November 5, 1999 | By: Mark Eclov
Lexington, KY

Instead of a ribbon festooned champagne bottle, two truckloads of bleating sheep were used to christen the first major building that has been opened up out at the University of Kentucky's Animal Research Center in Woodford County.

It will still be a number of months before all the facilities that will house the beef, sheep and swine herds will be operational. The faculty and administration in the UK College of Agriculture view this as the beginning of an exciting future aimed at addressing some of the specific needs of Kentucky's agricultural industry.

The farm's research efforts will emphasize the fact that grass and legume crops already covering the rolling hills of this state have a lot more profit potential and that the right kinds of data will provide economic and environmentally sound ways of maximizing their use.

Kentucky has eight million acres of forage land," said C. Oran Little, dean of the UK College of Agriculture. We take forages and we end up selling that product in the form of beef. Not a whole lot of people are going to put fescue grass on the dinner table, but a whole lot of people like t- bone steaks," said Little.

And Little predicts a rosy future for animal agriculture. It is already a two billion dollar industry in the state with a real potential for a great deal more growth. It hasn't been realized to this point for several reasons.

"We have neglected to put the details into animal management," said Little. " I think this facility will help to answer some of the nagging little questions about what constitutes the best management practices for our ruminant livestock and that in turn will help us to then get maximum utilization of our available feed stuffs."

An even broader goal of the farm's research mission will be to study total nutrient management.

"We plan to recycle every bit of nutrient from the animal waste generated by this facility back on to the land," said Little. "As a result, our research farm design will give us the unique capability to answer the question of how can we feed our livestock, recycle their wastes and make the whole process environmentally sound."

"This farm provides us with an opportunity here that has never existed before," said Guy Kiracofe, chairman of the animal science department in the UK College of Agriculture. "As we put animals on the farm we can control the concentration of animals, we can look at water quality, and we can see what happens as there is nutrient build up on the land."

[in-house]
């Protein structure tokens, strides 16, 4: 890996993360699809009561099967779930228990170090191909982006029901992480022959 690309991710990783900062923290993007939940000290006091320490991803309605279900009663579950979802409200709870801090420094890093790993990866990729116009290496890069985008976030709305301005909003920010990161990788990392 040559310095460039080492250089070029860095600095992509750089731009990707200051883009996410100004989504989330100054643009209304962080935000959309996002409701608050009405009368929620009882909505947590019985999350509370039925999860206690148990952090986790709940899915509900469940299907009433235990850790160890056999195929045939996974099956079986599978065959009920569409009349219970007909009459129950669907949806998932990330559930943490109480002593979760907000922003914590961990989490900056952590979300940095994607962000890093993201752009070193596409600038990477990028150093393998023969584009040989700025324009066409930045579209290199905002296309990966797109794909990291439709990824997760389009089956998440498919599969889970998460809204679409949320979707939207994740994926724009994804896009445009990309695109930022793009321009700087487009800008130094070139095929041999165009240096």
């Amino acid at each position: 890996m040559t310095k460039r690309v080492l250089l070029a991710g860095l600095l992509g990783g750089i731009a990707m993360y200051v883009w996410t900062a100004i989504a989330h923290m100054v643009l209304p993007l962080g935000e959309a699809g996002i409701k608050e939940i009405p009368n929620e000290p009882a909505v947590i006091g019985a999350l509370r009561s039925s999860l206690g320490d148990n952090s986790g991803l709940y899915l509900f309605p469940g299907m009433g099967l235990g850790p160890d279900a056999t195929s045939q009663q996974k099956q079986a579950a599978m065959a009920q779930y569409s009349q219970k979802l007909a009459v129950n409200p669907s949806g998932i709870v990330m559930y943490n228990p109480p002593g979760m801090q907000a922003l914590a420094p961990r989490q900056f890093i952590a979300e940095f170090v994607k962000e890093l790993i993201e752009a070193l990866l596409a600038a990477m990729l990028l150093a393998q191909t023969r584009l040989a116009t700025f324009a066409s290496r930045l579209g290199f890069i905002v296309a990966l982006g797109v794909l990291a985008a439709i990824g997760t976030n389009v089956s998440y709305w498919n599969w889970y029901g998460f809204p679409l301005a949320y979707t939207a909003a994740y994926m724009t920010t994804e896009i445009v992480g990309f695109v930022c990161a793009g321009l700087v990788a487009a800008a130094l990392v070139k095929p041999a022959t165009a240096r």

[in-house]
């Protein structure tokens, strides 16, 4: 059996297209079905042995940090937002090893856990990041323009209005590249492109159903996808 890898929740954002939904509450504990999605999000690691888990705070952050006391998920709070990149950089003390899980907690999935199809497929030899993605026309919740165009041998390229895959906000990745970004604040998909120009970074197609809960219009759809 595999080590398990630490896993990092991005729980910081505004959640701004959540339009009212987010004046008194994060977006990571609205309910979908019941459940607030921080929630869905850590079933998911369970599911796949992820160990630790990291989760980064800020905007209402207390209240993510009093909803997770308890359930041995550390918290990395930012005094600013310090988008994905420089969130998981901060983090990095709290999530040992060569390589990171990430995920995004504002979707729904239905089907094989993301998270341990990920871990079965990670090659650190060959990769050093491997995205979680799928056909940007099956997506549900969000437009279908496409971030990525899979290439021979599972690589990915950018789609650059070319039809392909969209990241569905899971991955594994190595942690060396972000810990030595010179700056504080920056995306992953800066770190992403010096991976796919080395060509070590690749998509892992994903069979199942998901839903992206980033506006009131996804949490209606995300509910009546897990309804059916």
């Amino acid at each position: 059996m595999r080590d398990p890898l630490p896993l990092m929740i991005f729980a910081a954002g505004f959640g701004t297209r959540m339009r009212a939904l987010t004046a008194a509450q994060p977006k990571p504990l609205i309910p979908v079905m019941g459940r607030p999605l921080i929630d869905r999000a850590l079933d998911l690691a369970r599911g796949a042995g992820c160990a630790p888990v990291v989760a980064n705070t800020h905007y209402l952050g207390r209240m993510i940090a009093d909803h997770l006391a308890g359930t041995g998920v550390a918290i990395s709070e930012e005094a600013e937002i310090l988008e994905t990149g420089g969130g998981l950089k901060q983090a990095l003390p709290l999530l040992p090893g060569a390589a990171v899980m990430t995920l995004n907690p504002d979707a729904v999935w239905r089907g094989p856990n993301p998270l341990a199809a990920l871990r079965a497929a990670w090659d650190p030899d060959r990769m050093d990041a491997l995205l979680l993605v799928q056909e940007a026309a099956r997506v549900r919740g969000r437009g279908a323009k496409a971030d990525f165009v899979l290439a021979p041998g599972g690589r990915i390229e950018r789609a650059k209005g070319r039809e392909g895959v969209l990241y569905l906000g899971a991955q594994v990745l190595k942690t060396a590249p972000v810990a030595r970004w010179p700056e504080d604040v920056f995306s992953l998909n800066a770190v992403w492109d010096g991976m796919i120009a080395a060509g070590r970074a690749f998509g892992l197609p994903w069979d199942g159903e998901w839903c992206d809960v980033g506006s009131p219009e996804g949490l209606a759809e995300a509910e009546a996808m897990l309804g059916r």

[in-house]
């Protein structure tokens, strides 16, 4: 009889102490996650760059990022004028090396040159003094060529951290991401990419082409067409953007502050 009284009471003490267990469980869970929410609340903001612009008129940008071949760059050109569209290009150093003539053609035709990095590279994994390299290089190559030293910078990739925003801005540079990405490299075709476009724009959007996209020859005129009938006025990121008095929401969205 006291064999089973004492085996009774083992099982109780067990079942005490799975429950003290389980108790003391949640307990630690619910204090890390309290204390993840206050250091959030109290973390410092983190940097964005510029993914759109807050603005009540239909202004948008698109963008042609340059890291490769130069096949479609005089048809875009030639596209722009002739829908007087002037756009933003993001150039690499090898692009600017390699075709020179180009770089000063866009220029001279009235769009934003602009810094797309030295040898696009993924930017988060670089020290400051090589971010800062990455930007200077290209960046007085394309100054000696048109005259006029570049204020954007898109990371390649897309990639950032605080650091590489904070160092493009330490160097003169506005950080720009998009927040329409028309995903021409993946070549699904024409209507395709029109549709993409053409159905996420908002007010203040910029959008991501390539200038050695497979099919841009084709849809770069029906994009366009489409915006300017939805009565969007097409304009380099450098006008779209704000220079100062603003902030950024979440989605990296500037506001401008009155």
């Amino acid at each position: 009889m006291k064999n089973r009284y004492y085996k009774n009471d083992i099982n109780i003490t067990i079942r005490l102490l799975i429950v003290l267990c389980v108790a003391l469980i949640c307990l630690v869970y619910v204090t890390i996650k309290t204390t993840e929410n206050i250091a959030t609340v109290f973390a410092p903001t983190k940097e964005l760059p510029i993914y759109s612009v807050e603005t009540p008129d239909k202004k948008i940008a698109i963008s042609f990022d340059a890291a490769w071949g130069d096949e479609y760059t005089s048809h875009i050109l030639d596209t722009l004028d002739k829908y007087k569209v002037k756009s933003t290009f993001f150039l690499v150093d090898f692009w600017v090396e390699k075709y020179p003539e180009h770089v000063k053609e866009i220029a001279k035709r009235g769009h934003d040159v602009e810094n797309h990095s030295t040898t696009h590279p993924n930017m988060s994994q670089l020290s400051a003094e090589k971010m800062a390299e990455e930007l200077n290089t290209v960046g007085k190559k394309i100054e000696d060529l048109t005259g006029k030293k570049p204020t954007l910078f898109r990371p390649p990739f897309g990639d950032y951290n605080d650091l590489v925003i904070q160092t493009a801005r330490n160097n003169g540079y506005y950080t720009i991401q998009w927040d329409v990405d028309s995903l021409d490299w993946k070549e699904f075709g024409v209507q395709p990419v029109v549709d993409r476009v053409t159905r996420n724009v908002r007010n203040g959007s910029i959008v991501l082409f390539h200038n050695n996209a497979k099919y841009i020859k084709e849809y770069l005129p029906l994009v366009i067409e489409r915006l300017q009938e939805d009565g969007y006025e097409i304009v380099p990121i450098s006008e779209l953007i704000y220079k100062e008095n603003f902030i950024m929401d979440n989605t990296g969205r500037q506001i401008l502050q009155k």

UK researchers have been gathering baseline data about the farm's soil and water since it was purchased in 1992.

"This farm is just fantastic for this kind of research," noted Kiracofe. "Eighty percent of it drains into one stream and we can monitor water quality much better than we could on any other farm."

Answers regarding the effects of varying amounts of animal nutrients on Kentucky's soil and in its water is needed quickly.

"We are about to come up against some major challenges in environmental issues," said Little. "It is pretty easy to sit back and predict that if the environmental restrictions continue we are not going to be able to afford to be in animal agriculture. The sad fact is that many of the regulatory decisions being passed down are based on partial data. This farm can play a critical role in generating a true picture of the problems and solutions." Little noted that when the beef, sheep and swine herds have been moved into their new facilities next year, that phase one of the farm's development will be nearly complete.

The UK College of Agriculture is asking the state legislature to consider additional appropriation money to bring the other livestock units to the farm that are currently located on the Coldstream farm complex located on the north edge of Lexington.

Funding is also being requested to build a education center that could be used by UK College of Agriculture students and the general public. The facility would be used to deliver the latest information generated by the farm's research efforts and to provide key management information to constantly improve the state's livestock industry.

"When complete, this farm's facilities and location should help bring a lot of identity to Kentucky's animal industry, said Little. "We will have one of the top animal research facilities in the world."


Writer: Mark Eclov (606) 257-7223
C. Oran Little
Guy Kiricofe (606) 257-2686